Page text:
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See also: Alksnis

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LatvianEdit

 alksnis on Latvian Wikipedia
 
Alķšņi

Alternative formsEdit

EtymologyEdit

From Proto-Baltic *el(i)sni̯a, *al(i)sni̯a (with an extra epenthetic k between the l and the s), from Proto-Indo-European *elis-, *olis- with a suffix -nyo, from the root *el-, *ol-, *h₂él- “reddish brown color.” Cognates include Lithuanian al̃ksnis, dialectal el̃ksnis, Old Prussian abskande (= [aliskande] < *al(i)skands < *al(i)skans < *al(i)skṇs < *al(i)ksnas), Proto-Slavic *elьxa < *elisā (Russian ольха́ (olʹxá), Belarusian во́льха (vólʹxa), Ukrainian ві́льха (vílʹxa), Bulgarian елха́ (elhá), Belarusian алёс (aljós, alder grove, swampy place)), Proto-Germanic *alisō, *alusō (Gothic 𐌰𐌻𐌹𐍃𐌰 (alisa), Old High German erila < *elira, German Erle), Latin alnus < *al(i)snos.[1]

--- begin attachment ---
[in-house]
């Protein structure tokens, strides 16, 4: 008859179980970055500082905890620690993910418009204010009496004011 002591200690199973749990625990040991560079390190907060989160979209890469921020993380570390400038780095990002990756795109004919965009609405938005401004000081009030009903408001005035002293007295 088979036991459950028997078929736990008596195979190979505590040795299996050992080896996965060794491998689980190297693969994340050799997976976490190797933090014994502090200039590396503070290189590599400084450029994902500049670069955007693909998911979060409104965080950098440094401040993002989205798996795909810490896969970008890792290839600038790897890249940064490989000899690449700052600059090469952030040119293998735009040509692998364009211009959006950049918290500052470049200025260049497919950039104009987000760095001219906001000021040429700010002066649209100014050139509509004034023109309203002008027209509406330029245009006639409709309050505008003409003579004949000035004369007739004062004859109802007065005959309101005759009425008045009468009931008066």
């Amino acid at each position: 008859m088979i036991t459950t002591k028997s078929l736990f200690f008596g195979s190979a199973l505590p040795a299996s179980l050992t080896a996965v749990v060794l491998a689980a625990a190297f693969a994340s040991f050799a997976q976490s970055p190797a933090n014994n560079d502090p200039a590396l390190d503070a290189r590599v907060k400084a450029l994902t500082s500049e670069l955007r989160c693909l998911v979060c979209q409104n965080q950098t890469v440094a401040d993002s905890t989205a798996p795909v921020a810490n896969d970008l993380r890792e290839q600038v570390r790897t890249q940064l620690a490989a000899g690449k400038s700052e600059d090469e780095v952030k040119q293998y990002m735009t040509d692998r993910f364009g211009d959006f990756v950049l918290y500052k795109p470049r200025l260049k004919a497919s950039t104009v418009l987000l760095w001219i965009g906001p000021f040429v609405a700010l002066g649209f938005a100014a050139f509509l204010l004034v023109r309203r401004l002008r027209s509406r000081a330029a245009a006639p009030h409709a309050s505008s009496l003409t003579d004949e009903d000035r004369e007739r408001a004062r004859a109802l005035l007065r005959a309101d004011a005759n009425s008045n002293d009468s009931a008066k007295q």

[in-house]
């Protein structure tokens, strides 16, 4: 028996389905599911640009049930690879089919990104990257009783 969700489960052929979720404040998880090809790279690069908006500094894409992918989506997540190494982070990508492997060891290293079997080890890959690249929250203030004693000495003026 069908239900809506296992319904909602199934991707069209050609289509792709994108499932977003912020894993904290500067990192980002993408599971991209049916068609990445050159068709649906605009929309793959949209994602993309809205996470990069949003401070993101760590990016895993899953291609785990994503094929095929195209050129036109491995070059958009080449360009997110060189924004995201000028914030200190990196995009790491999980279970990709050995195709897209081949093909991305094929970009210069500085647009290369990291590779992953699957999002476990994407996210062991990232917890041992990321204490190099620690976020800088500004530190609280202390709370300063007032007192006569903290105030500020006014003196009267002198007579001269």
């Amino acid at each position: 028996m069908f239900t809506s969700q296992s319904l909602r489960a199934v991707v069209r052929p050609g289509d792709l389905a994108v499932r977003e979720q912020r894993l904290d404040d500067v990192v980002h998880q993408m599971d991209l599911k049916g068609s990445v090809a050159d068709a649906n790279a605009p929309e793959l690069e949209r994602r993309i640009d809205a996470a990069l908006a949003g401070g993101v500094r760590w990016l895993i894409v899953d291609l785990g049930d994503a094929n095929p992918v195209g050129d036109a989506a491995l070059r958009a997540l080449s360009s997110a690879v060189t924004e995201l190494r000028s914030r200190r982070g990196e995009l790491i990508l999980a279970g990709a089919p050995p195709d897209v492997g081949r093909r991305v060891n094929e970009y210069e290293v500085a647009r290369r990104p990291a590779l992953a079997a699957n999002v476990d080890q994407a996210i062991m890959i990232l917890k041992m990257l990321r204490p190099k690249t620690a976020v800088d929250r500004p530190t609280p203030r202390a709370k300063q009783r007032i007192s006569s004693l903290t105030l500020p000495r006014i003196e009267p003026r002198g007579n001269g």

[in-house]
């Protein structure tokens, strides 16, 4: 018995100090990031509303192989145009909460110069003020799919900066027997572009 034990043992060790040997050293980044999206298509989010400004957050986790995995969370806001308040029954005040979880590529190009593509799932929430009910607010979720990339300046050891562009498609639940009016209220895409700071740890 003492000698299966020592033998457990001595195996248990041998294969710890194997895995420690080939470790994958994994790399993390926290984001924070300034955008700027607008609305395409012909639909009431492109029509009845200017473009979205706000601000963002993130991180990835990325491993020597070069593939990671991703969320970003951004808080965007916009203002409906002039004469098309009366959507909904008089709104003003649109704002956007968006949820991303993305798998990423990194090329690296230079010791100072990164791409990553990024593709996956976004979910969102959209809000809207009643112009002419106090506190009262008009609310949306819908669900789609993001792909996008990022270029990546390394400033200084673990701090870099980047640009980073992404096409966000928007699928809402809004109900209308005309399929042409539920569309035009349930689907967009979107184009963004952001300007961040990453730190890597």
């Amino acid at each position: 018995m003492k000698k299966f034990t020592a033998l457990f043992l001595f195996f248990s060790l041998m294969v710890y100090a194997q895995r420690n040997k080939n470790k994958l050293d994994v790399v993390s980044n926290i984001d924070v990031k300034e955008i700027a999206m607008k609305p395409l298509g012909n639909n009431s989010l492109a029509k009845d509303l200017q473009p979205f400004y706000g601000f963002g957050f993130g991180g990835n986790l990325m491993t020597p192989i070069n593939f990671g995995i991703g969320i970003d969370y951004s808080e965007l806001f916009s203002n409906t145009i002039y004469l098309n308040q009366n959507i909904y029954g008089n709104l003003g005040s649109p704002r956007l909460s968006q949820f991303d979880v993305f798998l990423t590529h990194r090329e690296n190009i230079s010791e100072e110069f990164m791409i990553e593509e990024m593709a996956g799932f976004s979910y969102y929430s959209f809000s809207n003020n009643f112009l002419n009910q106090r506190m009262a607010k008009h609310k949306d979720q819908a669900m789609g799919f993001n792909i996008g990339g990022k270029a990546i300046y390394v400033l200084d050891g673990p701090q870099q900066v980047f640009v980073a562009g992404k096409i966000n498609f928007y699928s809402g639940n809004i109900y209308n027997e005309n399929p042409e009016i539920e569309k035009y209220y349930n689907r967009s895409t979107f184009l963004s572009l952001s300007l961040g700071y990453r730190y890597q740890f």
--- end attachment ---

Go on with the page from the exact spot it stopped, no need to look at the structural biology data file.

PronunciationEdit

(file)

NounEdit

alksnis m (2nd declension)

  1. alder (species of tree of the genus Alnus, esp. A. glutinosa or Alnus incana)
    alkšņa mizaalder bark
    alkšņu spurdzesalder catkin
    alkšņu audzealder grove
    cirst alkšņus malkaito chop alders into firewood
    Māriņa beidza šūt savu alkšņu mizās krāsoto kleitu, ko ziemā bija noaudusiMāriņa finished sewing her dress, the color of alder bark, which she had woven (last) winter

DeclensionEdit

Derived termsEdit

ReferencesEdit

  1. ^ Karulis, Konstantīns (1992), “alksnis”, in Latviešu Etimoloģijas Vārdnīca (in Latvian), Rīga: AVOTS, ISBN 9984-700-12-7